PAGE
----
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Children’s Museum settles into new home


When the Children’s Museum of Sonoma County first opened in 2005, it was simply a minivan toting around exhibits at public events. Founder Collette Michaud, a Petaluma resident and mother, named it Museum on the Go.

Several iterations later, including an upgrade to a larger van, donations from Sonoma County residents, and later a $1.8 million state grant, the museum recently completed phase one of its new home at 1835 West Steele Lane in Santa Rosa.

Situated on 4.2 acres, the museum has opened its art studio and birthday party room, amidst its outdoor space called Mary’s Garden. The open air site includes a simulated Russian River, with fake fish that kids can catch and release.

There are several other children’s museums dotted around California, and more than 300 total across the country, Michaud said, but what makes this one unique is the acres of outdoor space — something many other museums aimed at a children’s audience do not include.

One of the closest children’s museums is the Bay Area Discovery Museum in Sausalito, which is where Michaud was inspired to start a museum of her own. After bringing her children to that museum, she thought there might be something closer to home in the Sonoma area, but was disappointed to find nothing like it.

With a background in educational software design, Michaud liked the interactive quality of a children’s museum.

“I waited for someone else to do it but no one else did,” she said. So after attending several conferences and getting support from others starting children’s museums, she launched Museum on the Go in 2005.

Through its changes over the years, Michaud’s museum got support from people like Gordon Dow, founder of Petaluma-based dermatology biotech company Dow Pharmaceutical Sciences.

In December 2010, the museum signed a 30-year lease for two existing buildings on its 4.2 acres located adjacent to the Charles M. Schulz Museum, and Michaud and her team are working hard to get the rest of the $500,000 to finish the capital campaign (which includes the value of the land and the $1.8 million state grant).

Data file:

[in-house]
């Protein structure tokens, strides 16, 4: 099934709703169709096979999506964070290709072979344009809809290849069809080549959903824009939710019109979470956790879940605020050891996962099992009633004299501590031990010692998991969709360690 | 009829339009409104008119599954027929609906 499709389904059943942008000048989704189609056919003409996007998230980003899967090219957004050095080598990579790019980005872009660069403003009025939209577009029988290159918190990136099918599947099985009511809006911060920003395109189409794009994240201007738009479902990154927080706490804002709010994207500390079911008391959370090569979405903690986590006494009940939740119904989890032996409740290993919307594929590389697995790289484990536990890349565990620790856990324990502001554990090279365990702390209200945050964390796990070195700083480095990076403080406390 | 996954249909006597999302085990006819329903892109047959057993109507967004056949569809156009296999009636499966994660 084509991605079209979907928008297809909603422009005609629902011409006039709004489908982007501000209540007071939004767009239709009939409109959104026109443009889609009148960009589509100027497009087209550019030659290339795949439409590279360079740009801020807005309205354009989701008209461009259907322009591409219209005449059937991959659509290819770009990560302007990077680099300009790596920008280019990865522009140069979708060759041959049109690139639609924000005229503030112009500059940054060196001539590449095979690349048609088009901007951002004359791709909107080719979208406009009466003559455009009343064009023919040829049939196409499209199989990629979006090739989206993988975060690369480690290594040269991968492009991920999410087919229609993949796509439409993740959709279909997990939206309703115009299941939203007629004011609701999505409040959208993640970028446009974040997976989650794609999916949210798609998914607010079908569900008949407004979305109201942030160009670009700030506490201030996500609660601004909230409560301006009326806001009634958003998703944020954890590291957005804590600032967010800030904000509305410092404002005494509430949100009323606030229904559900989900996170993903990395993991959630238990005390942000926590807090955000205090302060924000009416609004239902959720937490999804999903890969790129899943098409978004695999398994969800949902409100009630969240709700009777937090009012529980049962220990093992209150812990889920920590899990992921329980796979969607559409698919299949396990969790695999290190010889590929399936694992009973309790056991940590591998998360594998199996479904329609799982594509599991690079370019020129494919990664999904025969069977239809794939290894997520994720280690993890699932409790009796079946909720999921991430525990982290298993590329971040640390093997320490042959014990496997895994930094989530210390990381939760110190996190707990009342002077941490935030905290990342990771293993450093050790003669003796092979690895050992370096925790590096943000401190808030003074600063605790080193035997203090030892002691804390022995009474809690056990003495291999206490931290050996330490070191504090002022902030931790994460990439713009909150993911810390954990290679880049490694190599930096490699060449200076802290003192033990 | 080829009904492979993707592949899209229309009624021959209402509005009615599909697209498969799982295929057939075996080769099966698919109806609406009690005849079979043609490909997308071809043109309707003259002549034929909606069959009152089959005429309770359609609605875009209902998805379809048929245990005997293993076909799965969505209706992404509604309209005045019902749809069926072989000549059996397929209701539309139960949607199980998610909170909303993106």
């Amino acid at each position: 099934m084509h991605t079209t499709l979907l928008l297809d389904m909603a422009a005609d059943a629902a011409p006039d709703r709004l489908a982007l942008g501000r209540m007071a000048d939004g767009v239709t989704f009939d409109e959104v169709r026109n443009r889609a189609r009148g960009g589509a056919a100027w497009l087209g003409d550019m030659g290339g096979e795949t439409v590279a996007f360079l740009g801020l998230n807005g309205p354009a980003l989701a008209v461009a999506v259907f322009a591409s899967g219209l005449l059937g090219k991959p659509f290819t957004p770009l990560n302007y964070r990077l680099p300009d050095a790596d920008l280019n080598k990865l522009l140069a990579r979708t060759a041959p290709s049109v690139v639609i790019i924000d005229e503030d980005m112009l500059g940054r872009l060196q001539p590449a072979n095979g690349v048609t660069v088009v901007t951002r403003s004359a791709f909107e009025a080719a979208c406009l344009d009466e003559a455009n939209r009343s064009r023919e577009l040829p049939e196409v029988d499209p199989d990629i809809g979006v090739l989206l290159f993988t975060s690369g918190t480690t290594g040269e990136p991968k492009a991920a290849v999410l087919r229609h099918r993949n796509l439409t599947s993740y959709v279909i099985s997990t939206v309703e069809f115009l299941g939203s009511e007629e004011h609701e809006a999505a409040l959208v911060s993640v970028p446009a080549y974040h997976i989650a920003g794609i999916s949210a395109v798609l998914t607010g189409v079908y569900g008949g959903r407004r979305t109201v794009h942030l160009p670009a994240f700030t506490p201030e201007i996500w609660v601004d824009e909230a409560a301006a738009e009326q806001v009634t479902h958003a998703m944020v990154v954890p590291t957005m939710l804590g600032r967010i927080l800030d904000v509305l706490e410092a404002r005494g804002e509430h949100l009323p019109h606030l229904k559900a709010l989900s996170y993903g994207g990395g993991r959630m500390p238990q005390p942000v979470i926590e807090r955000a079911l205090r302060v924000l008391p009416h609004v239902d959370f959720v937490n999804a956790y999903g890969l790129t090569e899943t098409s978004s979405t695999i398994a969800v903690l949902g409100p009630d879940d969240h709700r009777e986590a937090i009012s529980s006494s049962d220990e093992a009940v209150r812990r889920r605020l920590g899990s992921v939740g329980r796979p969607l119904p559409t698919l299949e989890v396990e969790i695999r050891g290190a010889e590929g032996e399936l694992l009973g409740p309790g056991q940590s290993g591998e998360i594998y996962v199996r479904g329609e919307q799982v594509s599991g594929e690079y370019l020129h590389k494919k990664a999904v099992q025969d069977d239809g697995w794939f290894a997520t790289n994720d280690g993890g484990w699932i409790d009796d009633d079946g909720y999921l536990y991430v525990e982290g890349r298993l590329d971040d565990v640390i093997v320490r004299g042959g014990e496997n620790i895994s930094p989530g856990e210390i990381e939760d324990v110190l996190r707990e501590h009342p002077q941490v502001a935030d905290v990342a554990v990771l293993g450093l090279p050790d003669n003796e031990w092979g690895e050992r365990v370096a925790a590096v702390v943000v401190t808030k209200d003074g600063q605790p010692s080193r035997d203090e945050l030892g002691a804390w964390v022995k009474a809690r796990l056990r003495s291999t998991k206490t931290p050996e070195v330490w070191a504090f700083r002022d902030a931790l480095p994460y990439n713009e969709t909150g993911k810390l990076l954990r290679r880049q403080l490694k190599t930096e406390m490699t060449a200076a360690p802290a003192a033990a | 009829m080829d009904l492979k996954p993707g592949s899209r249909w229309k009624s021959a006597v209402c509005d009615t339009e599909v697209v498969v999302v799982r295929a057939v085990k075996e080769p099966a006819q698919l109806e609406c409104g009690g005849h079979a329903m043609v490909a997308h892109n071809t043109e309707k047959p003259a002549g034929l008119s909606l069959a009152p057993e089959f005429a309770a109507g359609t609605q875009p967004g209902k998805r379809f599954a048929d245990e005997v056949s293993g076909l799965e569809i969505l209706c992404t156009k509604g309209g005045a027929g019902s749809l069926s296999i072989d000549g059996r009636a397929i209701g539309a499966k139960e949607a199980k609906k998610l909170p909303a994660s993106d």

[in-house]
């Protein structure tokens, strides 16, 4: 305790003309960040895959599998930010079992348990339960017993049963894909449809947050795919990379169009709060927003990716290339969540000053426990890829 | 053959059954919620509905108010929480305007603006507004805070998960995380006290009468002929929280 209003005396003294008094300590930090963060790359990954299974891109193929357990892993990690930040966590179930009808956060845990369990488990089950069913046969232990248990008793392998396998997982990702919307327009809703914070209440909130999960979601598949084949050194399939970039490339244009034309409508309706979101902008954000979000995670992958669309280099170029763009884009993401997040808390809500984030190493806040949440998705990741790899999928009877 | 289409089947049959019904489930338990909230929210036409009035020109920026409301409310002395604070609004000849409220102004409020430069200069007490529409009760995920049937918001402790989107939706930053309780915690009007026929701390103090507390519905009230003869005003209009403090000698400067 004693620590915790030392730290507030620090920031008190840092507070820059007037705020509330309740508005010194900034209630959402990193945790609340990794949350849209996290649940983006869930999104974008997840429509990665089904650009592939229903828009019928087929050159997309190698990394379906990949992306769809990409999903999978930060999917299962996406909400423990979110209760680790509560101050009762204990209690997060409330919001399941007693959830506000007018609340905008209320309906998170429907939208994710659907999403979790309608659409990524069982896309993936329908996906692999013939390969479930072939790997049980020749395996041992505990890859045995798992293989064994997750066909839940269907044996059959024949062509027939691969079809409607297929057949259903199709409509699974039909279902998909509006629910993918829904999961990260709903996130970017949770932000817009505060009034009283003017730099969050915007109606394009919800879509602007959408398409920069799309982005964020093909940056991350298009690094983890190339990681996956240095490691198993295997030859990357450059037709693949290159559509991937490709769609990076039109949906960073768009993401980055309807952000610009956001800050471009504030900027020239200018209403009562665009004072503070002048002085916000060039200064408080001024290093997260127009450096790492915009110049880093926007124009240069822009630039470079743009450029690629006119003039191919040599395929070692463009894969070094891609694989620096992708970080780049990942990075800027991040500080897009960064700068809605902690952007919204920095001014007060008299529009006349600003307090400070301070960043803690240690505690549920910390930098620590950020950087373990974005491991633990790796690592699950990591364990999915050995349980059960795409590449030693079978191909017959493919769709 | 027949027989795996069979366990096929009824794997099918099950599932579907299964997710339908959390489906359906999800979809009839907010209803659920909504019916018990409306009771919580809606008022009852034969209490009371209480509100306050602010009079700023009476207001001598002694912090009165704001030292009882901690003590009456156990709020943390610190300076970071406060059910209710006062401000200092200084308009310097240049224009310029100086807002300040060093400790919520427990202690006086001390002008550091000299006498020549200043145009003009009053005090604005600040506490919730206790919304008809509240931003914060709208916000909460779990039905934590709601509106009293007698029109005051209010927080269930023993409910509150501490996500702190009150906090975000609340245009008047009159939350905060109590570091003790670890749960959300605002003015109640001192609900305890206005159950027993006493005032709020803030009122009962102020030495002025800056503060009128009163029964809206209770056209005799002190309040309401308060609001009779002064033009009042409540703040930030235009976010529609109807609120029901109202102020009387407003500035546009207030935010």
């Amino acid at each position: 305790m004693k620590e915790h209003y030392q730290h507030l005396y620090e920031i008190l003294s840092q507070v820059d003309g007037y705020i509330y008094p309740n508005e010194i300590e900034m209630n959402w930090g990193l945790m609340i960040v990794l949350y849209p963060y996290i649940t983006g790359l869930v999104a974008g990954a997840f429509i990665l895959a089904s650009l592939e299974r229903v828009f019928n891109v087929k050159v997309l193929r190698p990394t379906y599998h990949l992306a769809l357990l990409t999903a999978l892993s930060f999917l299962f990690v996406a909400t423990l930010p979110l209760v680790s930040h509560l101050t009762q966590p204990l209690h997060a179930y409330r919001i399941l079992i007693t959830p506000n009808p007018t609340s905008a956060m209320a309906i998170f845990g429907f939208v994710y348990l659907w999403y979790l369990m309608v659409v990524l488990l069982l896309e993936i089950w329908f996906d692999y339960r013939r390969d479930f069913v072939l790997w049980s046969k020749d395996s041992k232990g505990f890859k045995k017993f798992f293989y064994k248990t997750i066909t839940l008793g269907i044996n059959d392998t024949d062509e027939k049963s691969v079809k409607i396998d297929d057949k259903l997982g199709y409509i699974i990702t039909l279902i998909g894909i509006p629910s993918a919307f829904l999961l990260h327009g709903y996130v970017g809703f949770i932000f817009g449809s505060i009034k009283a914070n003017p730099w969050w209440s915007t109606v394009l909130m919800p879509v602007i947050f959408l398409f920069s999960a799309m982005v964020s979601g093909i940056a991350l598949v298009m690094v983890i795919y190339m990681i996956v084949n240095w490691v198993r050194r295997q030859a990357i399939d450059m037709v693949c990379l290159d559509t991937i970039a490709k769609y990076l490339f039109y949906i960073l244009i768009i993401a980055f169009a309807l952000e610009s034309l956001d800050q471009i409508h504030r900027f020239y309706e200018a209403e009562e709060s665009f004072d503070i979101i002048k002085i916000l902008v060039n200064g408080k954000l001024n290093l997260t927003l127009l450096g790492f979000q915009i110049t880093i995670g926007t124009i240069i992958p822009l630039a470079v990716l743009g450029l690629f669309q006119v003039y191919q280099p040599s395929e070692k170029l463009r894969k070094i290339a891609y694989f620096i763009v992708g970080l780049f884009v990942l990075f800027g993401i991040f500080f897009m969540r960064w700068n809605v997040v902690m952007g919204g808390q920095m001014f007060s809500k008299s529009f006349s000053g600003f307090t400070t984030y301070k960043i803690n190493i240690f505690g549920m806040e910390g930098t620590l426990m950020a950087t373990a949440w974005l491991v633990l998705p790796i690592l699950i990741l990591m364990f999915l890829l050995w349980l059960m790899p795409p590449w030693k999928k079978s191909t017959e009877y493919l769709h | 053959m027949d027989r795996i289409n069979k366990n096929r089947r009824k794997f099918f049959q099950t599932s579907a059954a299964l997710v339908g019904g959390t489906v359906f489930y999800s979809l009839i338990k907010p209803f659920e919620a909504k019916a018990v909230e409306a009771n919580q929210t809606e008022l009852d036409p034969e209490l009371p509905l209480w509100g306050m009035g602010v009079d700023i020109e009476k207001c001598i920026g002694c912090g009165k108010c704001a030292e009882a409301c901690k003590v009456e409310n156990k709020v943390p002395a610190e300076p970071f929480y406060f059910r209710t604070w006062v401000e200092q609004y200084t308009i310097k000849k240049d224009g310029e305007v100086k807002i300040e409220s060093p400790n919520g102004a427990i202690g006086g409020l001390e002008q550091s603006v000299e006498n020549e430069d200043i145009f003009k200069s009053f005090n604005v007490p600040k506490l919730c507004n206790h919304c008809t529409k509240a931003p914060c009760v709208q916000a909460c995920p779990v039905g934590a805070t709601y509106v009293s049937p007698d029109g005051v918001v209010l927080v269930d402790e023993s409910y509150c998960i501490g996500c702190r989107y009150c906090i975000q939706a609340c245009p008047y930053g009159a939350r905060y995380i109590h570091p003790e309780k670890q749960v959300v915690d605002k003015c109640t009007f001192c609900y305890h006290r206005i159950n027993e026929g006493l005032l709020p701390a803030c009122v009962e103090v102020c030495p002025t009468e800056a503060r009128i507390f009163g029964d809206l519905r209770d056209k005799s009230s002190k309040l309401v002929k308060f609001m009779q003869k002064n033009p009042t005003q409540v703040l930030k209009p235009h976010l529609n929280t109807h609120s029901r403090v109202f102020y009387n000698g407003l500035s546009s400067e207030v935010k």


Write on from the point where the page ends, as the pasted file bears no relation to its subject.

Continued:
So far, donors have been quick to step up to the plate, and the museum is getting funding and attention from corporations like Kaiser Permanente and Pacific Gas and Electric.

“What makes it special is the amount of green space and outdoor space we have, the garden area, and the ‘Russian River’ is spectacular — it looks like a real mini Russian River, and the kids love that,” Michaud said. “There are also sculptural butterflies. So, we’re special in that way.”

The community seems to think so, too. Since its June opening, the museum has served well over 15,000 people, said Michaud. Open six days a week, the museum has racked up over 1,600 annual memberships, which it sells for $90 per family per year.

‘The responses have been overwhelmingly positive,” said Kristyn Byrne, fund development manager for the museum. “Clearly the community needed it.”

Byrne is also a parent, who got involved with the museum back when it was still Museum on the Go. “It was one of the few experiences that wasn’t mind-numbing for parents.”

It’s a good opportunity for kids to have the freedom to explore, Byrne said. “There’s a great sense of freedom, because it’s entirely fenced in and gives them a chance to explore,” she explained. “For parents there’s a comfort that they are safe.”

It still has a ways to go before it’s entirely finished, however. The museum is about $500,000 short of its total $8.3 million capital campaign that it’s trying to complete before launching the next phase, which includes the indoor interactive Science and Imagination Gallery.

The gallery is expected to open in December or January, along with the “TOTtopia” center directed at pre-literacy learning and development for toddlers and their families, which is planned to open next spring.

The museum is also accessible to a wide variety of people, Byrne said. “It’s a great equalizer — you can play and learn alongside people who you don’t know if they’re rich or poor, struggle in school, have a learning disability, this is a common interest.”